Opinion

Heinen: Helping people see clearly

300,000 people have had their sight restored

It’s always been a bit of a mystery to me why an organization that has restored sight for hundreds of thousands of people around the world for roughly $25 per procedure would have such a low profile in its own hometown. Restore sight: think about that for a minute. Three hundred thousand men, women and children who could not see have had their sight restored and their lives transformed for 25 bucks. And yet Madison, for all of its estimable attributes, is not famously known as the home of Combat Blindness International.

I’ve always suspected part of the reason is because of the, shall we say, laid-back personality of CBI’s founder. Dr. Suresh Chandra is disarmingly humble, warm and kind. I remember a dear friend getting teary in her cancer-free eyes as she talked about Chandra’s care for not just her eyes but her spirit. But the miracle of CBI’s work is not about ocular cancer. It’s about cataracts, and a simple surgery with profound results. Since 1984, Chandra and his team of dedicated physicians, board members, volunteers and very small staff have worked to treat and prevent avoidable blindness and visual impairment.

Their research shows four out of five people who are blind don’t need to be. Eighty percent of all blindness is treatable or preventable. The overwhelming majority of visually impaired people live in low-income countries with scarce treatment options. In the United States, for example, there is one ophthalmologist per 12,345 people. In India that ratio is one per 111,111 people. In Africa in general, it is one in a million. CBI team members go to those places, in 15 countries on four continents and perform as many 20-minute cataract surgeries as available resources allow. Most of those resources come from people who care about and support the work and donate to the nonprofit. The more we donate, the more people have their sight restored.

CBI believes restoring sight is the most cost-effective medical intervention for reducing poverty. The organization’s statistics show that a person who has regained sight from a cataract surgery will generate 1,500 percent of the cost of the surgery in increased economic productivity in one year. Lives are changed: the person who can now see, their family and their community.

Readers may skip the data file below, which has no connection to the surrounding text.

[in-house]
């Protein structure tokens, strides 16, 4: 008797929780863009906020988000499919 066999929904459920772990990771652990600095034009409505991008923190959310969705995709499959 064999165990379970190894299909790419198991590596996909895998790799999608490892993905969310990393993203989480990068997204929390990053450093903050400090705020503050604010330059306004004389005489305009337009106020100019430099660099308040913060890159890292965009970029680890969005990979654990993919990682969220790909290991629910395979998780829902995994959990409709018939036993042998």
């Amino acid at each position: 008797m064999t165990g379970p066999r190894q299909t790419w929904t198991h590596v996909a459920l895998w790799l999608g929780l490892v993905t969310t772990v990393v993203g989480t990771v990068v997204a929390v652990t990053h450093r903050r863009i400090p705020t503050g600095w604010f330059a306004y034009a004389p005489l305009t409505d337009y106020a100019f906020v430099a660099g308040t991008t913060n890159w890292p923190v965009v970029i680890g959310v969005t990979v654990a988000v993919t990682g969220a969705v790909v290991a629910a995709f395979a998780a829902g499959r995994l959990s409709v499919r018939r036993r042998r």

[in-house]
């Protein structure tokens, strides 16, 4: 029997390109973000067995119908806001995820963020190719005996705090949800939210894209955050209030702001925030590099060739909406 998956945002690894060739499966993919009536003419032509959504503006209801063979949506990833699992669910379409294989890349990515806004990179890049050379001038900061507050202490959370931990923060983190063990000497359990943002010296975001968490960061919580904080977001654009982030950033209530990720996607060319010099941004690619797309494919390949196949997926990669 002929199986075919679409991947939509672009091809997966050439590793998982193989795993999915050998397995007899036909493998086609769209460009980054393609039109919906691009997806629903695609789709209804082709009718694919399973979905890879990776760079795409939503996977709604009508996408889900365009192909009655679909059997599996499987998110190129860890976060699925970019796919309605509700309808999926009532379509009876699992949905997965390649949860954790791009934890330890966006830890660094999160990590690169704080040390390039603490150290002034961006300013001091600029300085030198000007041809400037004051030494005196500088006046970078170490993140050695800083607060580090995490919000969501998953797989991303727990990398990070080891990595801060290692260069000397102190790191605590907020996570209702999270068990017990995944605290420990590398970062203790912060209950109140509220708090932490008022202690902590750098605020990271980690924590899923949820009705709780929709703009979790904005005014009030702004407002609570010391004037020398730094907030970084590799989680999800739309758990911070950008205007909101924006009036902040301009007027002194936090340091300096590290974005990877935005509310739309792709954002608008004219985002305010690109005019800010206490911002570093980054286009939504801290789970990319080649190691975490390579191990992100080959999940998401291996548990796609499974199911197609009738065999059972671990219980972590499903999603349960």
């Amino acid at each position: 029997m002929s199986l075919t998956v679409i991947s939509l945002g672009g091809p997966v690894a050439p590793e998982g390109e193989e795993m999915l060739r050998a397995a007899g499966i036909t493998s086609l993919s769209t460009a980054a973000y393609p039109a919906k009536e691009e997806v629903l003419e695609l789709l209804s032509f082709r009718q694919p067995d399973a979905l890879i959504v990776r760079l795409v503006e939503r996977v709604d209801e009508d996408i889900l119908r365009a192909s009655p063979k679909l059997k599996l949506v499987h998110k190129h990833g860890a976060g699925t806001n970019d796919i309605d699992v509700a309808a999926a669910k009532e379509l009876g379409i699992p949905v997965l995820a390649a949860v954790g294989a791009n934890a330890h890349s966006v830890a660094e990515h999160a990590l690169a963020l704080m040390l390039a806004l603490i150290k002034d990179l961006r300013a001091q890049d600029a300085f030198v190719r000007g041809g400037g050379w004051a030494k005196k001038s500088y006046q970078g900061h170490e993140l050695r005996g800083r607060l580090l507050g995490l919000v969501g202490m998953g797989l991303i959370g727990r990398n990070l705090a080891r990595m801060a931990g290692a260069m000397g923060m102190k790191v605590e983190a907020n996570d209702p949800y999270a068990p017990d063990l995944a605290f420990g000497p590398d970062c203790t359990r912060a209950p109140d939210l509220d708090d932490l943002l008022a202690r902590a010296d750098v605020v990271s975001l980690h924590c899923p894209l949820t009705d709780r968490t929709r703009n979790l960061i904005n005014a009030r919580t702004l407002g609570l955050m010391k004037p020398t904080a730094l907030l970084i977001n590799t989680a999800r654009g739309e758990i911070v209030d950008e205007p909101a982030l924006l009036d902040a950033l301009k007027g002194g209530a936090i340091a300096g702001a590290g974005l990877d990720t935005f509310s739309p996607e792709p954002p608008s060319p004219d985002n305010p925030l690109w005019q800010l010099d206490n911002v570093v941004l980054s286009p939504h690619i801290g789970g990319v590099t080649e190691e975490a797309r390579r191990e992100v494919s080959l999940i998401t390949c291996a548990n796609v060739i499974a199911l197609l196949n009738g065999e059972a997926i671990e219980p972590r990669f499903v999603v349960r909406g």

But more and more over the last several years, CBI has expanded its mission to include both treatment of childhood visual impairment and training eye care professionals, especially women. There’s a shortage of treatment providers to begin with. But two-thirds of the world’s blind population are women, in part the result of men not allowing their female family members to be screened by other men. And thus CBI’s mission now includes the work of global gender equality.

The mission also includes helping more than 30,000 children suffering from malnutrition and Vitamin A deficiency, providing vision screenings and eyeglass prescriptions and giving formerly blind children the chance at a full education. CBI also funds free community eye care clinics here in Madison. Additionally, the nonprofit creates infrastructure and capacity in some of the countries in which it is present by building, training and staffing eye care facilities.

So to recap, Combat Blindness International, headquartered in Madison, founded by Chandra, an ophthalmologist and former University of Wisconsin–Madison professor of ophthalmology, is restoring sight and productive lives to hundreds of thousands of people in some of the poorest places in the world; diagnosing and treating vision problems in kids, including free clinics here in Madison; building hospitals; and working for global gender equality.

Now do you want to help? This year’s CBI fundraiser in celebration of World Sight Day is from 5:30 to 8:30 p.m. on Thursday, Sept. 28, at the Madison Marriott West. It’s a blindfolded beer, tea, cheese and chocolate tasting. You can learn more at info@combatblindness.org. We’ll see you there.

More conscious capitalism

One of the components of conscious capitalism we explored in the January magazine is something called Certified B Corps., or B Corps. for short, a legal business certification that measures a company’s social and environmental impact along with other requirements of incorporation. It’s still a relatively new idea, but Abigail Barnes, co-founder and CEO of the Madison startup Allergy Amulet, has embraced the idea and is among the sponsors of an event called B the Change: Business as a Force for Good. It’s Thursday, Sept. 14 at Overture Center for the Arts. Information and tickets are available here.

Local group at the pinnacle

This one didn’t get as much attention as it deserved, but 100 Black Men of Madison recently received the highest honor bestowed by the national office of 100 Black Men of America—the Pinnacle Chapter of the
Year Award. Madison chapter president Floyd Rose and his distinguished group of fellow board directors and members were recognized for “achieving excellence in each of the 100’s four programmatic focus areas: mentoring, education, health and wellness, and economic empowerment.”

Neil Heinen is editorial director. Reach him at nheinen@madisonmagazine.com or on Twitter @neilheinen.


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